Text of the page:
David Bowie Tattoos: The stars look very different today

Two years ago, on January 10, the “Duke” passed away calculating his definitive release (the moody ‘Blackstar’ album) and showing us his last coupe de theatre

A very intense sorrow was felt for the millions of fans mourning David Bowie. Two years ago it. January 10, was a evil disease that carried away the creator of ‘Space Oddity’, ‘Starman’ and ‘Ziggy Stardust’, and Bowie knew exactly the deal. He had discovered his illness months before, just after he came out with the surprise record (‘The Next Day’, his first album after a decade of silence) and just as began work on the idea for ‘Lazarus’ with Belgian director Ivo van Hove, a musical which would come out on the Off-Broadway circuit in December 2015.

Chris Jones, Physical Graffiti, Cardiff, UK
Chris Jones, Physical Graffiti, Cardiff, UK

«He was so ill recently that he couldn’t take part in person at rehearsals», said Von Hove, «but in one way or another he managed to collaborate with us right to the end.». A compulsive worker with a powerful work ethic where his art was concerned, something that shines through even in the last record of his career. ‘Blackstar’ (which should be written with a simple black star like this: ★), though a masterpiece of sorts, will come as no surprise except to those who have never really paid attention to the Thin White Duke.

With its mix of jazzy sounds, dark ambience and electronic artistry, ‘Blackstar’ (Bowie’s twenty-fifth offering) stands as an artistic legacy which readily brings to mind the famous Berlin trilogy from the late ’70s, (‘Low’, ‘Heroes’ and ‘Lodger’), but also an eternally restless soul.

His music from the ’90s, for example, and the flirtation with black music that was ‘Black Tie White Noise’, the industrial gloom of ‘Outside’, the mongrel rhythms of ‘Earthling’ or the heartbreaking melancholy of ‘Hours…’ which in autumn 1999 brought that weary decade and controversial century to a close.

Fortunately, glam rock makes no appearance in ★, but that hardly comes as a surprise from a perfectionist who “assassinated” his alter-ego Ziggy Stardust way back on 3rd July 1973 during the final British tour date with the Spiders from Mars at the Hammersmith Odeon in London. The most surprising thing about the album however is something else. Something which has already received more than enough morbid attention from the gossip rags but which we have to remark upon again: its ruthless timing.

Mike Boyd, The Circle, London, UK
Mike Boyd, The Circle, London, UK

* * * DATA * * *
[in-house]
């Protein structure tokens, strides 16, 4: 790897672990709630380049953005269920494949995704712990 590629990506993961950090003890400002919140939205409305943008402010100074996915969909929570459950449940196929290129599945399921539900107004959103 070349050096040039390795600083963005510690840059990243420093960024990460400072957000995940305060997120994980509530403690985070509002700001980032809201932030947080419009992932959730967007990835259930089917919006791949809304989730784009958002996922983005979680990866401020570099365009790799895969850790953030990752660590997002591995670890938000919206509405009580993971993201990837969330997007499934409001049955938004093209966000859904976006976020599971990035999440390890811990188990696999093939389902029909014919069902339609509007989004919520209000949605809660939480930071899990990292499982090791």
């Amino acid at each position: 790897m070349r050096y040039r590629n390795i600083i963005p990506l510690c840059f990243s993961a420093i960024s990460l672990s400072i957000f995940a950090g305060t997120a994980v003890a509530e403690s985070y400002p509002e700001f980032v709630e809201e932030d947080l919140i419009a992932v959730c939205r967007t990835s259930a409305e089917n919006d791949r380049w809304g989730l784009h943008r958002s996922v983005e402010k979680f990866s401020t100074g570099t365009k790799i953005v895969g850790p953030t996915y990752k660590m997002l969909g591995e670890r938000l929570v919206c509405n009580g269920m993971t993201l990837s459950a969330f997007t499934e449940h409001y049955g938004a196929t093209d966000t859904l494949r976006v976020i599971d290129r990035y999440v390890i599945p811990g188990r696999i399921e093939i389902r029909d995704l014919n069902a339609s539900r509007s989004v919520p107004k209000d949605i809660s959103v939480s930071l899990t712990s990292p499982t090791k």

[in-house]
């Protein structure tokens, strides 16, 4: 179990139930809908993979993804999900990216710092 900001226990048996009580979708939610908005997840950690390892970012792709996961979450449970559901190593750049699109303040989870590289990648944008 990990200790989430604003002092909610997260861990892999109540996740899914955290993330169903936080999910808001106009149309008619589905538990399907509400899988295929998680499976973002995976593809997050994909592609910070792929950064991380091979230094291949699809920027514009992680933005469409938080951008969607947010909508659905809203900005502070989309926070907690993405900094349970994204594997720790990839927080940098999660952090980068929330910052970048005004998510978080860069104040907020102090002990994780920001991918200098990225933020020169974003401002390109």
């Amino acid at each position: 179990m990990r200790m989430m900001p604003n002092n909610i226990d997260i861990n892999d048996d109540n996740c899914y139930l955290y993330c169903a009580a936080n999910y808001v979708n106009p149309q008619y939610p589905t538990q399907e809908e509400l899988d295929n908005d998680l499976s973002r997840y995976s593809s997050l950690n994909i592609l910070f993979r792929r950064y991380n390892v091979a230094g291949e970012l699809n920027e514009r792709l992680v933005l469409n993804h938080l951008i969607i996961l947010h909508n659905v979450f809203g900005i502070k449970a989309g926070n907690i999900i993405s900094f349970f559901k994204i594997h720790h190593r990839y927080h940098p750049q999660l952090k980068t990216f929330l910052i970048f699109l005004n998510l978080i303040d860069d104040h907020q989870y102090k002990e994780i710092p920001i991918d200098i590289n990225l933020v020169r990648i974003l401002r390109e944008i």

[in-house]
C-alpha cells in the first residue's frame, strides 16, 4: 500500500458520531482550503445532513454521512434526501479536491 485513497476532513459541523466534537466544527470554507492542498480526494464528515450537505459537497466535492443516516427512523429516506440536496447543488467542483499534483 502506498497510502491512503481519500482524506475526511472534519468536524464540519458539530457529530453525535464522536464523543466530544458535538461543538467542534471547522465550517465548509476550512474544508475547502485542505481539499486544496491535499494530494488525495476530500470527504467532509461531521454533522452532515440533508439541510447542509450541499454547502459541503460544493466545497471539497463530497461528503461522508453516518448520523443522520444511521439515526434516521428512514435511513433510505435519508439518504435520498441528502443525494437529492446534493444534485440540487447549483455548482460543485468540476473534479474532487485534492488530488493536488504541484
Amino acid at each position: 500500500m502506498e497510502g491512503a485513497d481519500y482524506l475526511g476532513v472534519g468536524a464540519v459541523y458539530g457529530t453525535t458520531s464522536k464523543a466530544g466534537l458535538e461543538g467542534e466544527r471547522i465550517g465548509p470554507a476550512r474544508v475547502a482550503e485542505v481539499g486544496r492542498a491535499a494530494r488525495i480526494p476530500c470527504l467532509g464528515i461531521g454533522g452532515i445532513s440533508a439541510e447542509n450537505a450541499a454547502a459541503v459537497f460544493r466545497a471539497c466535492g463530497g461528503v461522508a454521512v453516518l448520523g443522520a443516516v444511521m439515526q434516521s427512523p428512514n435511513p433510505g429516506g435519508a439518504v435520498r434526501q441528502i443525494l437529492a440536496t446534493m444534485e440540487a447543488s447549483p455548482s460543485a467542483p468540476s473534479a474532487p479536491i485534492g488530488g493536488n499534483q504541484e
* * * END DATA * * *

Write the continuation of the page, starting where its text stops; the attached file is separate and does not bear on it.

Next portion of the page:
Bowie felt death inside him so keenly that he wanted to honour/celebrate it, not just with a record, but with a work of art. A black monolith. A serious work in progress begun in early 2015 (recording took a total of ninety days), kept secret for months.

So avant-jazz it could have appeared on ‘Station to Station’ in 1976 and was finally released on 9th January 2016 on the date of his last birthday. Two days earlier, ‘Lazarus’, the second single from ★, appeared on the web with a video where the singer – gaunt and frail as never before – bid farewell to his fans, making ironic and oblique comments on his fate (the first verse contains the lines: ‘Look up here, I’m in Heaven’).

Marcin Ptak, Inkdependent Tattoo, Edinburgh, UK
Marcin Ptak, Inkdependent Tattoo, Edinburgh, UK

His long time producer Tony Visconti had eloquent words which might as well be carved in stone: «David always did what he wanted to do, and he made Black Star as a parting gift to us. I knew for a year that this was the way it would. I wasn’t however prepared for it. He was an extraordinary man, full of love and life. He will always be with us. For now, it is appropriate to cry.».

Bowie, always prepared to reinvent himself perhaps because a pathetic sixty-nine years is not enough time to truly appreciate everything. If his death has taught us anything, it’s that we cannot live forever (if Oasis will pardon us contradicting their ‘Live Forever’). And so we have to wake up and make the most of the time we’ve got. Starting today.

If you think about it: Elvis Presley, Jimi Hendrix, Jim Morrison, Ian Curtis, John Lennon, Kurt Cobain and Dimebag Darrell – for one reason or another, none of them died of old age, and so they can hardly be taken as examples. David, yes. And as long as he could, he drank deep of the cup of life, and used it to produce wonderful work. Like a real genius always do.